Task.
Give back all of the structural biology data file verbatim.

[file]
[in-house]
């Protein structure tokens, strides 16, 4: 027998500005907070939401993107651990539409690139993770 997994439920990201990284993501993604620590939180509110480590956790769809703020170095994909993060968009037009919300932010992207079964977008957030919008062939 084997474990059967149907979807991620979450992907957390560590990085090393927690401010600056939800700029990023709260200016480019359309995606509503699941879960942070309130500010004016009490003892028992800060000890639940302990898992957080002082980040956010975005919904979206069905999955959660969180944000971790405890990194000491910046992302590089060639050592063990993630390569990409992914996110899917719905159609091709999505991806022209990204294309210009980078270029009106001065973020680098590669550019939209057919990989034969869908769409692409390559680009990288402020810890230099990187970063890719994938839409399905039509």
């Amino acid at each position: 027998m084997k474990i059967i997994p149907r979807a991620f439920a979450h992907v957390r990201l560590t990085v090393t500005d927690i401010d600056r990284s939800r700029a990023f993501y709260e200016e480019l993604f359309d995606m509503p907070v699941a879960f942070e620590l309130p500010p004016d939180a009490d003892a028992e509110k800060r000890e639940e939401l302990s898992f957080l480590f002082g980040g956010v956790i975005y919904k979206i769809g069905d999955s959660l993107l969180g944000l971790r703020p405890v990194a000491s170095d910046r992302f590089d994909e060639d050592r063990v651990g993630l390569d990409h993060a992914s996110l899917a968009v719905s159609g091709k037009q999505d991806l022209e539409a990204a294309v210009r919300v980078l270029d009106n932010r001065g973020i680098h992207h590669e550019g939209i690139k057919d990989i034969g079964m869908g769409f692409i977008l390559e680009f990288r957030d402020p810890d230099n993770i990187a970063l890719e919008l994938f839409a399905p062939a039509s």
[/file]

[in-house]
């Protein structure tokens, strides 16, 4: 027998500005907070939401993107651990539409690139993770 997994439920990201990284993501993604620590939180509110480590956790769809703020170095994909993060968009037009919300932010992207079964977008957030919008062939 084997474990059967149907979807991620979450992907957390560590990085090393927690401010600056939800700029990023709260200016480019359309995606509503699941879960942070309130500010004016009490003892028992800060000890639940302990898992957080002082980040956010975005919904979206069905999955959660969180944000971790405890990194000491910046992302590089060639050592063990993630390569990409992914996110899917719905159609091709999505991806022209990204294309210009980078270029009106001065973020680098590669550019939209057919990989034969869908769409692409390559680009990288402020810890230099990187970063890719994938839409399905039509």
């Amino acid at each position: 027998m084997k474990i059967i997994p149907r979807a991620f439920a979450h992907v957390r990201l560590t990085v090393t500005d927690i401010d600056r990284s939800r700029a990023f993501y709260e200016e480019l993604f359309d995606m509503p907070v699941a879960f942070e620590l309130p500010p004016d939180a009490d003892a028992e509110k800060r000890e639940e939401l302990s898992f957080l480590f002082g980040g956010v956790i975005y919904k979206i769809g069905d999955s959660l993107l969180g944000l971790r703020p405890v990194a000491s170095d910046r992302f590089d994909e060639d050592r063990v651990g993630l390569d990409h993060a992914s996110l899917a968009v719905s159609g091709k037009q999505d991806l022209e539409a990204a294309v210009r919300v980078l270029d009106n932010r001065g973020i680098h992207h590669e550019g939209i690139k057919d990989i034969g079964m869908g769409f692409i977008l390559e680009f990288r957030d402020p810890d230099n993770i990187a970063l890719e919008l994938f839409a399905p062939a039509s």